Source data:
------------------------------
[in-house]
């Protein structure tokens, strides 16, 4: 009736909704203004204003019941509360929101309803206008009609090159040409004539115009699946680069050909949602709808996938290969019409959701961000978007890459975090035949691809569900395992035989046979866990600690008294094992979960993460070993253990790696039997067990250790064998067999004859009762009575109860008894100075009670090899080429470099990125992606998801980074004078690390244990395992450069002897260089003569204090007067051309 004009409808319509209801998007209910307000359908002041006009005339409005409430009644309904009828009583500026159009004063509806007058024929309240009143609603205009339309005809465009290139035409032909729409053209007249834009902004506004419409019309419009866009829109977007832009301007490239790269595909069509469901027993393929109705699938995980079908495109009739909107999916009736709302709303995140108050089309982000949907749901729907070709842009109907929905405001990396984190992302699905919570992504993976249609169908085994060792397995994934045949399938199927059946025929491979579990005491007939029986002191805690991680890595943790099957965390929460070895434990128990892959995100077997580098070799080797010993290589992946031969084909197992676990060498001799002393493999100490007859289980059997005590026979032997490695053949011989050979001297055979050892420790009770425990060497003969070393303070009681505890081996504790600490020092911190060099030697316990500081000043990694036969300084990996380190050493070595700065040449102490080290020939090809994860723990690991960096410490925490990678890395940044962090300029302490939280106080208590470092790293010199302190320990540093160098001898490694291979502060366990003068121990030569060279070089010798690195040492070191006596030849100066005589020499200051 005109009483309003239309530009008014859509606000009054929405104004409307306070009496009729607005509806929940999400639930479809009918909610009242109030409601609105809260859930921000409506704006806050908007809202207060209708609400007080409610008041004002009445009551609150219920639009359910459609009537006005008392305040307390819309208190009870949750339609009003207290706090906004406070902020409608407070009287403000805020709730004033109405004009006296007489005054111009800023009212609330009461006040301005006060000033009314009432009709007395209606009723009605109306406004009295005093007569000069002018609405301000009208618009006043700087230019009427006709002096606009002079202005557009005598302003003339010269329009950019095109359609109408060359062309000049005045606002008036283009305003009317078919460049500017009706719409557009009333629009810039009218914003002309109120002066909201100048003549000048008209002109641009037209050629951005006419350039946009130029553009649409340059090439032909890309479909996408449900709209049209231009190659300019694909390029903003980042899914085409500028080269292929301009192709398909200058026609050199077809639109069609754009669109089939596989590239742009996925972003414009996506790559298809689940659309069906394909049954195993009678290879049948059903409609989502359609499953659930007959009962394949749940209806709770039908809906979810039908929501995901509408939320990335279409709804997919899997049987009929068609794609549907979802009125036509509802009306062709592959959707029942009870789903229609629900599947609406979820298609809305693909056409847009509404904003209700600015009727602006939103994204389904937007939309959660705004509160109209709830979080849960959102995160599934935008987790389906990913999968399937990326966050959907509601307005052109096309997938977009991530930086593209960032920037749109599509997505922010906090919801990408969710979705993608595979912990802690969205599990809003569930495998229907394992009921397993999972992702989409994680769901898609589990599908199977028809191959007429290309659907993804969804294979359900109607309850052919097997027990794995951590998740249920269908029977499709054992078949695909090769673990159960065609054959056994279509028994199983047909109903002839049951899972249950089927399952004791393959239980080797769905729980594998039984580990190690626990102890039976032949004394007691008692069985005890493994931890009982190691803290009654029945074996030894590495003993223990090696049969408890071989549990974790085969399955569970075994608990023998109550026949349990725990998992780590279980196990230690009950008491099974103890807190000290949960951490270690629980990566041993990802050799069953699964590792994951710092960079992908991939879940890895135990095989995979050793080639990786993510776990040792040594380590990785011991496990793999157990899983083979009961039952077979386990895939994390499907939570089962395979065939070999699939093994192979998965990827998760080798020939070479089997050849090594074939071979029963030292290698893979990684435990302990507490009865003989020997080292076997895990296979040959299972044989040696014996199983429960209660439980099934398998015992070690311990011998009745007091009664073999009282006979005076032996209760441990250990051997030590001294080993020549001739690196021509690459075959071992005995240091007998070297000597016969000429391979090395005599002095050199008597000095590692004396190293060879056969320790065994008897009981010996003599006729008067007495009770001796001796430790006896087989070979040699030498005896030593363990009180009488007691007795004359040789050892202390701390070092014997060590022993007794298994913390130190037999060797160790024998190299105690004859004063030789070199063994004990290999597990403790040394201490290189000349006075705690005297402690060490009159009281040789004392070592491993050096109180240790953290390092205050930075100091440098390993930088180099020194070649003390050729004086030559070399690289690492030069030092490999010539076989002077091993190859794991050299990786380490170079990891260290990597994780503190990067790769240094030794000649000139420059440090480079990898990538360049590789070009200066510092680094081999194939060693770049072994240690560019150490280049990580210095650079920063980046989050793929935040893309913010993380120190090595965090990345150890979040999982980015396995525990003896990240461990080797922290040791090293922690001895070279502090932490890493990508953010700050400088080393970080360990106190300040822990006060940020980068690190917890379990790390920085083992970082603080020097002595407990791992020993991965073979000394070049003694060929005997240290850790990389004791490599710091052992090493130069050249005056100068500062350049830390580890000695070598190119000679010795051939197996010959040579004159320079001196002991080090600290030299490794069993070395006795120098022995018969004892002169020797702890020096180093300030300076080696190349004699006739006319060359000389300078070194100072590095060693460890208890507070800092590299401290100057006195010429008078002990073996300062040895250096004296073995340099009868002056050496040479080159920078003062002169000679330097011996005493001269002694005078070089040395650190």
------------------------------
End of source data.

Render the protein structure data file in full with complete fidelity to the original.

[in-house]
């Protein structure tokens, strides 16, 4: 009736909704203004204003019941509360929101309803206008009609090159040409004539115009699946680069050909949602709808996938290969019409959701961000978007890459975090035949691809569900395992035989046979866990600690008294094992979960993460070993253990790696039997067990250790064998067999004859009762009575109860008894100075009670090899080429470099990125992606998801980074004078690390244990395992450069002897260089003569204090007067051309 004009409808319509209801998007209910307000359908002041006009005339409005409430009644309904009828009583500026159009004063509806007058024929309240009143609603205009339309005809465009290139035409032909729409053209007249834009902004506004419409019309419009866009829109977007832009301007490239790269595909069509469901027993393929109705699938995980079908495109009739909107999916009736709302709303995140108050089309982000949907749901729907070709842009109907929905405001990396984190992302699905919570992504993976249609169908085994060792397995994934045949399938199927059946025929491979579990005491007939029986002191805690991680890595943790099957965390929460070895434990128990892959995100077997580098070799080797010993290589992946031969084909197992676990060498001799002393493999100490007859289980059997005590026979032997490695053949011989050979001297055979050892420790009770425990060497003969070393303070009681505890081996504790600490020092911190060099030697316990500081000043990694036969300084990996380190050493070595700065040449102490080290020939090809994860723990690991960096410490925490990678890395940044962090300029302490939280106080208590470092790293010199302190320990540093160098001898490694291979502060366990003068121990030569060279070089010798690195040492070191006596030849100066005589020499200051 005109009483309003239309530009008014859509606000009054929405104004409307306070009496009729607005509806929940999400639930479809009918909610009242109030409601609105809260859930921000409506704006806050908007809202207060209708609400007080409610008041004002009445009551609150219920639009359910459609009537006005008392305040307390819309208190009870949750339609009003207290706090906004406070902020409608407070009287403000805020709730004033109405004009006296007489005054111009800023009212609330009461006040301005006060000033009314009432009709007395209606009723009605109306406004009295005093007569000069002018609405301000009208618009006043700087230019009427006709002096606009002079202005557009005598302003003339010269329009950019095109359609109408060359062309000049005045606002008036283009305003009317078919460049500017009706719409557009009333629009810039009218914003002309109120002066909201100048003549000048008209002109641009037209050629951005006419350039946009130029553009649409340059090439032909890309479909996408449900709209049209231009190659300019694909390029903003980042899914085409500028080269292929301009192709398909200058026609050199077809639109069609754009669109089939596989590239742009996925972003414009996506790559298809689940659309069906394909049954195993009678290879049948059903409609989502359609499953659930007959009962394949749940209806709770039908809906979810039908929501995901509408939320990335279409709804997919899997049987009929068609794609549907979802009125036509509802009306062709592959959707029942009870789903229609629900599947609406979820298609809305693909056409847009509404904003209700600015009727602006939103994204389904937007939309959660705004509160109209709830979080849960959102995160599934935008987790389906990913999968399937990326966050959907509601307005052109096309997938977009991530930086593209960032920037749109599509997505922010906090919801990408969710979705993608595979912990802690969205599990809003569930495998229907394992009921397993999972992702989409994680769901898609589990599908199977028809191959007429290309659907993804969804294979359900109607309850052919097997027990794995951590998740249920269908029977499709054992078949695909090769673990159960065609054959056994279509028994199983047909109903002839049951899972249950089927399952004791393959239980080797769905729980594998039984580990190690626990102890039976032949004394007691008692069985005890493994931890009982190691803290009654029945074996030894590495003993223990090696049969408890071989549990974790085969399955569970075994608990023998109550026949349990725990998992780590279980196990230690009950008491099974103890807190000290949960951490270690629980990566041993990802050799069953699964590792994951710092960079992908991939879940890895135990095989995979050793080639990786993510776990040792040594380590990785011991496990793999157990899983083979009961039952077979386990895939994390499907939570089962395979065939070999699939093994192979998965990827998760080798020939070479089997050849090594074939071979029963030292290698893979990684435990302990507490009865003989020997080292076997895990296979040959299972044989040696014996199983429960209660439980099934398998015992070690311990011998009745007091009664073999009282006979005076032996209760441990250990051997030590001294080993020549001739690196021509690459075959071992005995240091007998070297000597016969000429391979090395005599002095050199008597000095590692004396190293060879056969320790065994008897009981010996003599006729008067007495009770001796001796430790006896087989070979040699030498005896030593363990009180009488007691007795004359040789050892202390701390070092014997060590022993007794298994913390130190037999060797160790024998190299105690004859004063030789070199063994004990290999597990403790040394201490290189000349006075705690005297402690060490009159009281040789004392070592491993050096109180240790953290390092205050930075100091440098390993930088180099020194070649003390050729004086030559070399690289690492030069030092490999010539076989002077091993190859794991050299990786380490170079990891260290990597994780503190990067790769240094030794000649000139420059440090480079990898990538360049590789070009200066510092680094081999194939060693770049072994240690560019150490280049990580210095650079920063980046989050793929935040893309913010993380120190090595965090990345150890979040999982980015396995525990003896990240461990080797922290040791090293922690001895070279502090932490890493990508953010700050400088080393970080360990106190300040822990006060940020980068690190917890379990790390920085083992970082603080020097002595407990791992020993991965073979000394070049003694060929005997240290850790990389004791490599710091052992090493130069050249005056100068500062350049830390580890000695070598190119000679010795051939197996010959040579004159320079001196002991080090600290030299490794069993070395006795120098022995018969004892002169020797702890020096180093300030300076080696190349004699006739006319060359000389300078070194100072590095060693460890208890507070800092590299401290100057006195010429008078002990073996300062040895250096004296073995340099009868002056050496040479080159920078003062002169000679330097011996005493001269002694005078070089040395650190």